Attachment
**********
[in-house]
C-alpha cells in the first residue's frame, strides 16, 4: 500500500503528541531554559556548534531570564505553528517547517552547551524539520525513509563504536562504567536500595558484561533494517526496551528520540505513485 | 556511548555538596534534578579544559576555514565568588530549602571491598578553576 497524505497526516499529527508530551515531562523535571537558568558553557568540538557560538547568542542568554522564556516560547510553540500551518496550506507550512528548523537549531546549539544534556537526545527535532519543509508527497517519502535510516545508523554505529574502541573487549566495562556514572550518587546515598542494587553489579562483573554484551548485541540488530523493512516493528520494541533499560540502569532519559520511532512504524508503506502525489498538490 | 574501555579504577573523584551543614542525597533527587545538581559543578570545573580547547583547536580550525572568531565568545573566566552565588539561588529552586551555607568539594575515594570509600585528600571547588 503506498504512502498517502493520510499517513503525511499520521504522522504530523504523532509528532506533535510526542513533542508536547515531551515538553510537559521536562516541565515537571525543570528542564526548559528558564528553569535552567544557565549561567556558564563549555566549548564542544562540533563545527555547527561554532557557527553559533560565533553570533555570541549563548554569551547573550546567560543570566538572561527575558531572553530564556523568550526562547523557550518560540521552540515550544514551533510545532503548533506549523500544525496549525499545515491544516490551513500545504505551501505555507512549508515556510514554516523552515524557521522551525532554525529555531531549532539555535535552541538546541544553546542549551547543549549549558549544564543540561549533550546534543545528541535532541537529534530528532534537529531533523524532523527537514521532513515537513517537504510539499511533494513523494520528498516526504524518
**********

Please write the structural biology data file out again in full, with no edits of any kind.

[in-house]
C-alpha cells in the first residue's frame, strides 16, 4: 500500500503528541531554559556548534531570564505553528517547517552547551524539520525513509563504536562504567536500595558484561533494517526496551528520540505513485 | 556511548555538596534534578579544559576555514565568588530549602571491598578553576 497524505497526516499529527508530551515531562523535571537558568558553557568540538557560538547568542542568554522564556516560547510553540500551518496550506507550512528548523537549531546549539544534556537526545527535532519543509508527497517519502535510516545508523554505529574502541573487549566495562556514572550518587546515598542494587553489579562483573554484551548485541540488530523493512516493528520494541533499560540502569532519559520511532512504524508503506502525489498538490 | 574501555579504577573523584551543614542525597533527587545538581559543578570545573580547547583547536580550525572568531565568545573566566552565588539561588529552586551555607568539594575515594570509600585528600571547588 503506498504512502498517502493520510499517513503525511499520521504522522504530523504523532509528532506533535510526542513533542508536547515531551515538553510537559521536562516541565515537571525543570528542564526548559528558564528553569535552567544557565549561567556558564563549555566549548564542544562540533563545527555547527561554532557557527553559533560565533553570533555570541549563548554569551547573550546567560543570566538572561527575558531572553530564556523568550526562547523557550518560540521552540515550544514551533510545532503548533506549523500544525496549525499545515491544516490551513500545504505551501505555507512549508515556510514554516523552515524557521522551525532554525529555531531549532539555535535552541538546541544553546542549551547543549549549558549544564543540561549533550546534543545528541535532541537529534530528532534537529531533523524532523527537514521532513515537513517537504510539499511533494513523494520528498516526504524518